A common saying about the entertainment industry in Los Angeles, in Hollywood especially, is that no one ever says no: "In this town, they kill you with yes." The idea is, anyone you meet could become very popular, accomplished, esteemed, powerful, rich, and in an enviable position. On the road to success, particularly in movies, television and music, but also in the related creative fields of fashion, photography, design, culinary arts, writing, and performance, there are few, if any, rules, and many exceptions, to making it big; the person who you very pointedly say no to today, who you offend with your rejection, in whose face you shut your door, that person may become a star overnight, and tomorrow, is in a position to say no to you. So, because people are social animals, even if you mean "no", you always say "yes":

Judy Greer and David Duchovny_The TV Set (2006) from Thuon Chen on Vimeo.

A similar thing may be happening in the brain with "I couldn't care less" and "I could care less". My immediate reaction to your proposal may be, I do not like your idea or even think it will work. Since the spirit of the times is, people don't ever want to burn bridges, I want to take the potentially dangerous step of rejecting something that you seem invested in, without seeming to do so. While "I couldn't care less" may be technically correct, and how I really feel, the problem is, it's too harsh. So instead, I say, "I could care less"; the idea being communicated is "I care, enough that it's quantifiable, and in fact, the amount of concern I have is distant from not caring at all", advancing the idea first that I, as the speaker, care, and once you see and hear the train of "yes" roar through, the engine is followed by the caboose, that, perhaps, the speaker might not care at all, or at least, not as much as you, as the listener, do.

It's certainly an idea, but I'll admit it's a little far-fetched. Usually, a person's face and body are contorted a certain way, or, in the heat of the moment, the shaking of the head, the look of defiance, the surrounding words, the unspoken information, all reveal and reinforce the speaker's true thoughts when exclaiming "I could care less" on a topic, so the idea that omitting the "n't" sound at the end of "could" is a believable way to spare a person's feelings seems a bit of a stretch. So here's another way to understand why people would rather say "I could care less" than "I couldn't care less". They really could care less! When it comes to using contradictory phrases to mean the same thing, I maintain that this practice is closely related to how people interchange "I couldn't give two bits", or "I could give two bits", or in the comfort of your home, among familiars, sometimes you may use coarser language to express your relative unconcern: "I couldn't give two [censored]", or "I could give a [censored]".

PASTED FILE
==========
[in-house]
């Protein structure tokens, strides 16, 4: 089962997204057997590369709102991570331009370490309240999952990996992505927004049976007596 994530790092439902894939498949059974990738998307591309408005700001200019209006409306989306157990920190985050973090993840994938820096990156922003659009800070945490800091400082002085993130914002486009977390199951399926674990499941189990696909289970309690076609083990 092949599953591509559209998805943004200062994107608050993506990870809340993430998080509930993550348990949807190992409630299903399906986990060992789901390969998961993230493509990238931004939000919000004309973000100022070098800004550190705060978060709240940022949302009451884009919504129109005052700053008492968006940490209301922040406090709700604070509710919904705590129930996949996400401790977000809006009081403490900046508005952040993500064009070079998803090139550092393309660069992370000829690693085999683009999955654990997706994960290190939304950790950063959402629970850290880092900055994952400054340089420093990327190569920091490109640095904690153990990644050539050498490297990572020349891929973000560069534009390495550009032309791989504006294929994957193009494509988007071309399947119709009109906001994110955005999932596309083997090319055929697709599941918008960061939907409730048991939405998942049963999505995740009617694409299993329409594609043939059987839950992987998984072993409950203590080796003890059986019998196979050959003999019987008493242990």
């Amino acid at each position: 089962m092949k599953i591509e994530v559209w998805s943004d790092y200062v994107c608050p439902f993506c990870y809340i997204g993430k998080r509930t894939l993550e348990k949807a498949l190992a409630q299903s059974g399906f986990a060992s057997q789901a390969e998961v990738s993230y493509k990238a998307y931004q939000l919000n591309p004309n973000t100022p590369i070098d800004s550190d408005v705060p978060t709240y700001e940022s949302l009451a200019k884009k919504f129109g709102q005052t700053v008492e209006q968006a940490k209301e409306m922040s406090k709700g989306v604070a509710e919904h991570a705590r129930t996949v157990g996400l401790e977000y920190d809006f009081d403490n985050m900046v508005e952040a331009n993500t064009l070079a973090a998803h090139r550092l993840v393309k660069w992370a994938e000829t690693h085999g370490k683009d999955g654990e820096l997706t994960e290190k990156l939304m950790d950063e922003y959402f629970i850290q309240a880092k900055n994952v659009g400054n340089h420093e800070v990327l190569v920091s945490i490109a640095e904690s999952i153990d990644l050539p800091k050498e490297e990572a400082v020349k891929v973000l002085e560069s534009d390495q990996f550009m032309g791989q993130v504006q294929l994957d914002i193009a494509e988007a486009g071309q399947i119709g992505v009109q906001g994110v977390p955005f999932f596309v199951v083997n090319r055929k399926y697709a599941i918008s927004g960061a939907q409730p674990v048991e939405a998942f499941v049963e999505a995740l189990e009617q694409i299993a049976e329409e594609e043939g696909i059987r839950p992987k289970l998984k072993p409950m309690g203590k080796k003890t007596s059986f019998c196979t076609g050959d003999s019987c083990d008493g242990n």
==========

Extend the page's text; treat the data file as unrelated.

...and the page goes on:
Thus, a final try to understand this phenomena of hearing someone say, "I could care less," or even "I care less", when he or she means "I couldn't care less" is, because the speaker is really saying what he or she means, but in shorthand, and, crucially, with the listener in mind. "I could care less" means "I could care less than how much you apparently think I should, but I won't even make an effort to, because I don't care at all." "I care less" means "I care less than you think I should care." Verbal shorthand is when, to save time, you substitute a shorter word or phrase for a much longer and unwieldy one, or, getting back to the first point, in order to save someone's feelings from getting hurt, verbal shorthand can be when you substitute a fuzzier, less clear word or phrase for an unambiguous one. Sometimes, this verbal shorthand uses a substitute that is the exact opposite of what you mean to say. So, in essence, the speaker seems to literally say "I care", but the message of "I don't care" is understood by the listener and the speaker.

By this time, our overly long discussion on language minutiae perhaps has you caring even less than you thought you could've possibly cared. I can tell by you glancing at your watch and tapping your foot that you couldn't, or could, care less. In that case, let us end with the immortal words of Green Day's American Idiot, "I don't care if you don't care."

Monday, January 30, 2012

Occupy a Tea Party From the Cloud